Someone once said that ‘nothing can beat an idea whose time has come’. Only time will tell whether this is true for Mindfulness meditation. So far all we can say is that it’s been proven to help treat anxiety, stress, depression and exhaustion. Given the ever growing prevalence of these problems in our society, it’s probably no surprise that people are searching for books on Mindfulness. Such books must be chiming with the restlessness in all our souls.

Curing depression with Mindfulness Meditation

Imagine if you could cure depression with a therapy that was more effective and long-lasting than expensive drugs, and which did not have any side effects. These are the claims being made for a form of Buddhist meditation.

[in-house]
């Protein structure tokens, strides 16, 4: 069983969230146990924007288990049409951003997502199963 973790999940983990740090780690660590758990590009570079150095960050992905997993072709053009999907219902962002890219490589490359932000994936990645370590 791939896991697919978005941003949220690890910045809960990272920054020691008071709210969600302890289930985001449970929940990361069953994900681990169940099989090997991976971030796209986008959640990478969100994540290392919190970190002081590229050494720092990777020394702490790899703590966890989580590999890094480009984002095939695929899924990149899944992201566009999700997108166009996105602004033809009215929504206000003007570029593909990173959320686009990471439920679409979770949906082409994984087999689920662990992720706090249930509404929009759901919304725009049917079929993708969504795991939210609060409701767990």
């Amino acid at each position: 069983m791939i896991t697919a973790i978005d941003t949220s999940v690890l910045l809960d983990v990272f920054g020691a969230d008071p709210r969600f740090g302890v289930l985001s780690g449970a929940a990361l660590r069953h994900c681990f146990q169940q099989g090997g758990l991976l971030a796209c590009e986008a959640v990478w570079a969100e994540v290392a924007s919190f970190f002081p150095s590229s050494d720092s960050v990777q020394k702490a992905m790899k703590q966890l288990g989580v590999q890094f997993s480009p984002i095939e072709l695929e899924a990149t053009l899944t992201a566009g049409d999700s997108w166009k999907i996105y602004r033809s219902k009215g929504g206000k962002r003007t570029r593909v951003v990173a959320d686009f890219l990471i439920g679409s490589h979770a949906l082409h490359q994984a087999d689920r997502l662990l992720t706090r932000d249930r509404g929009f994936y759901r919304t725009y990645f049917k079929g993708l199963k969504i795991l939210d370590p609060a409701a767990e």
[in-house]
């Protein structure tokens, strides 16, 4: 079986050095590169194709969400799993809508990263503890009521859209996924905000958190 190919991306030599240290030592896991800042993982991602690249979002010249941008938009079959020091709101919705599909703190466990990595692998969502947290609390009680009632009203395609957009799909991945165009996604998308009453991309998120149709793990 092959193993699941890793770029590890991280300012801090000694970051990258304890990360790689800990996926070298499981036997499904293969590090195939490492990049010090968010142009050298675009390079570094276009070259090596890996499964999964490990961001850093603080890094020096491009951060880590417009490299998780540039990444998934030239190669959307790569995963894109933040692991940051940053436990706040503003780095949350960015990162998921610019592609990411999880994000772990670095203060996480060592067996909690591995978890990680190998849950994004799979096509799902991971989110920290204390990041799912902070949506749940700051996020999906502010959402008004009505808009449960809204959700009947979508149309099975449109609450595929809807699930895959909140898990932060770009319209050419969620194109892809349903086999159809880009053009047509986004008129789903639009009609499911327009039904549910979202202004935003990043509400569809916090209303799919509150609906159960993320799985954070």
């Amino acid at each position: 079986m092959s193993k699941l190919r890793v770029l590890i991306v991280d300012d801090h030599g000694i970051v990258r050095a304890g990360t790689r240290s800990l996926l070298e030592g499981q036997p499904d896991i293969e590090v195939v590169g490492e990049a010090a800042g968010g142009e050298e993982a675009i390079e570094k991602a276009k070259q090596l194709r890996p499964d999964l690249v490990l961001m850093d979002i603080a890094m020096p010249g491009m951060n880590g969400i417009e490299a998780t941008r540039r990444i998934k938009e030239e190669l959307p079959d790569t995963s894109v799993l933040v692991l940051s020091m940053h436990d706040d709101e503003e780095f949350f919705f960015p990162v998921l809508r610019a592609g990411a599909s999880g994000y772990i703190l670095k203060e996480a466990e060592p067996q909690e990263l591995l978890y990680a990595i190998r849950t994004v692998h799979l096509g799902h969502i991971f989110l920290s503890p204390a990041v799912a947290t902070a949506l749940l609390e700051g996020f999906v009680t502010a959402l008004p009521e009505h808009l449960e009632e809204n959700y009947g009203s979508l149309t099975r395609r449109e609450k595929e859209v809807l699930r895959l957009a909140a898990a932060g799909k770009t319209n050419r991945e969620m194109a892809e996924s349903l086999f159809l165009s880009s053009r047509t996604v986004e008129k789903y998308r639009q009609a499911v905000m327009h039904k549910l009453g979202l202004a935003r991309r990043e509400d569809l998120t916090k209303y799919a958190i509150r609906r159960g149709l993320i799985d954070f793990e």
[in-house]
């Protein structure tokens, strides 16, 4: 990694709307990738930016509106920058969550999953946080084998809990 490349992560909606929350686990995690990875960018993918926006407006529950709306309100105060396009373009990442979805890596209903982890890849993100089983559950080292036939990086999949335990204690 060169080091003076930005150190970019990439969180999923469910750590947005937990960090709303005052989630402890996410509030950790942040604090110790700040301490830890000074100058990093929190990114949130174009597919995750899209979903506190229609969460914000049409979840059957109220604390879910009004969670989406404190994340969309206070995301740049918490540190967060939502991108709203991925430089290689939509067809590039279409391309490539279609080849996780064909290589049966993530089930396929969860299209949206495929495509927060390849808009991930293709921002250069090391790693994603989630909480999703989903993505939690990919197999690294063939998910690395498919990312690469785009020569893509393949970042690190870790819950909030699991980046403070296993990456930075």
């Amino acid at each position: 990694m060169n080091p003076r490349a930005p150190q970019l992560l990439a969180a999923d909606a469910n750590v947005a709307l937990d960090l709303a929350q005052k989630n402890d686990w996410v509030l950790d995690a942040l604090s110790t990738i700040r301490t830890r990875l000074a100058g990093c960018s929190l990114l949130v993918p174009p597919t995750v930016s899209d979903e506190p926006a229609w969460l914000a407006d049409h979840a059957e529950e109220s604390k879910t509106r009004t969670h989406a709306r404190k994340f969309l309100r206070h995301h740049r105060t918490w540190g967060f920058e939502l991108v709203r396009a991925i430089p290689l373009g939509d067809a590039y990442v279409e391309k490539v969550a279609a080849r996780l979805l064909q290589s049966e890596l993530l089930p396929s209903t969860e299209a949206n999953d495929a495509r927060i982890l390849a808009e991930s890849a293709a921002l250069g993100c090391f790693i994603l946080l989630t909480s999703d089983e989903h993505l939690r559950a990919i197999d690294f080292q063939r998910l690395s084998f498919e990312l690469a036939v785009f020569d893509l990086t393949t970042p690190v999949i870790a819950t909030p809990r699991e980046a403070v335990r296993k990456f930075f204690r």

Psychologists from the University of Exeter recently published a study into “mindfulness-based cognitive therapy” (MBCT), finding it to be better than drugs or counselling for depression. Four months after starting, three quarters of the patients felt well enough to stop taking antidepressants.

MBCT marries Eastern meditation with Western cognitive therapy. Patients are taught the simple technique over eight sessions and then practise it at home for 30 minutes a day. Professor Willem Kuyken, whose team at the Mood Disorders Centre of the University of Exeter carried out the research, says: “Anti-depressants are widely used by people who suffer from depression and that’s because they tend to work. While they’re very effective in helping reduce the symptoms of depression, when people come off them they are particularly vulnerable to relapse. For many people, MBCT seems to prevent that relapse. It could be an alternative to long-term antidepressant medication.”